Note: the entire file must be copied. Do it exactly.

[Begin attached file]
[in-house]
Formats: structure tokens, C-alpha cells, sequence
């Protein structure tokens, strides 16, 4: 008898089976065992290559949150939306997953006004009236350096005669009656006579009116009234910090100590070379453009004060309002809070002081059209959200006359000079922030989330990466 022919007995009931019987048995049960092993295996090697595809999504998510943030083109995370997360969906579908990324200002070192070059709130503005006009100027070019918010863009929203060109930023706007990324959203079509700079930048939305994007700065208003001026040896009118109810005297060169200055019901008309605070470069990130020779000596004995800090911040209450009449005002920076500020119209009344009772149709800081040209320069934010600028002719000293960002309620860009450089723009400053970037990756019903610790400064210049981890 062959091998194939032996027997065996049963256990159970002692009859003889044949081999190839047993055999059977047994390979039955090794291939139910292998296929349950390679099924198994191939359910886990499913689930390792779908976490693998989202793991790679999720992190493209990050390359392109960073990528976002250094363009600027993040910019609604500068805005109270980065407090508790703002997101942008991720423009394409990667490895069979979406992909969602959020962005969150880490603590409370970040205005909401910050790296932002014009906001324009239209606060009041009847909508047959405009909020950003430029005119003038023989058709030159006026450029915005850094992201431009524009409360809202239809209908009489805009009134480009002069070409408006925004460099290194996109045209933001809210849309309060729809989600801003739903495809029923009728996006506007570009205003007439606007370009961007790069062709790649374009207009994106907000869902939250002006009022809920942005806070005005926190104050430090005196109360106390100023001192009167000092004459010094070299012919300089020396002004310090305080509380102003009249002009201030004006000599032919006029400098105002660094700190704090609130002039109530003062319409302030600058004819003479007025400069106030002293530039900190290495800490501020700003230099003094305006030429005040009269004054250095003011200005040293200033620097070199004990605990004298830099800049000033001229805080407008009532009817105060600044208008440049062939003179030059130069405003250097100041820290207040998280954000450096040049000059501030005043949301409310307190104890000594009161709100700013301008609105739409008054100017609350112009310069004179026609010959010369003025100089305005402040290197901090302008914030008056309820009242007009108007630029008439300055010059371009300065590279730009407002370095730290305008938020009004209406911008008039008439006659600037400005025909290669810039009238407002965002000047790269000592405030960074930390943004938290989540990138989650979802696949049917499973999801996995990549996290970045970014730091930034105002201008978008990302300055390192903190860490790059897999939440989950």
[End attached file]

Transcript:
[in-house]
Formats: structure tokens, C-alpha cells, sequence
């Protein structure tokens, strides 16, 4: 008898089976065992290559949150939306997953006004009236350096005669009656006579009116009234910090100590070379453009004060309002809070002081059209959200006359000079922030989330990466 022919007995009931019987048995049960092993295996090697595809999504998510943030083109995370997360969906579908990324200002070192070059709130503005006009100027070019918010863009929203060109930023706007990324959203079509700079930048939305994007700065208003001026040896009118109810005297060169200055019901008309605070470069990130020779000596004995800090911040209450009449005002920076500020119209009344009772149709800081040209320069934010600028002719000293960002309620860009450089723009400053970037990756019903610790400064210049981890 062959091998194939032996027997065996049963256990159970002692009859003889044949081999190839047993055999059977047994390979039955090794291939139910292998296929349950390679099924198994191939359910886990499913689930390792779908976490693998989202793991790679999720992190493209990050390359392109960073990528976002250094363009600027993040910019609604500068805005109270980065407090508790703002997101942008991720423009394409990667490895069979979406992909969602959020962005969150880490603590409370970040205005909401910050790296932002014009906001324009239209606060009041009847909508047959405009909020950003430029005119003038023989058709030159006026450029915005850094992201431009524009409360809202239809209908009489805009009134480009002069070409408006925004460099290194996109045209933001809210849309309060729809989600801003739903495809029923009728996006506007570009205003007439606007370009961007790069062709790649374009207009994106907000869902939250002006009022809920942005806070005005926190104050430090005196109360106390100023001192009167000092004459010094070299012919300089020396002004310090305080509380102003009249002009201030004006000599032919006029400098105002660094700190704090609130002039109530003062319409302030600058004819003479007025400069106030002293530039900190290495800490501020700003230099003094305006030429005040009269004054250095003011200005040293200033620097070199004990605990004298830099800049000033001229805080407008009532009817105060600044208008440049062939003179030059130069405003250097100041820290207040998280954000450096040049000059501030005043949301409310307190104890000594009161709100700013301008609105739409008054100017609350112009310069004179026609010959010369003025100089305005402040290197901090302008914030008056309820009242007009108007630029008439300055010059371009300065590279730009407002370095730290305008938020009004209406911008008039008439006659600037400005025909290669810039009238407002965002000047790269000592405030960074930390943004938290989540990138989650979802696949049917499973999801996995990549996290970045970014730091930034105002201008978008990302300055390192903190860490790059897999939440989950």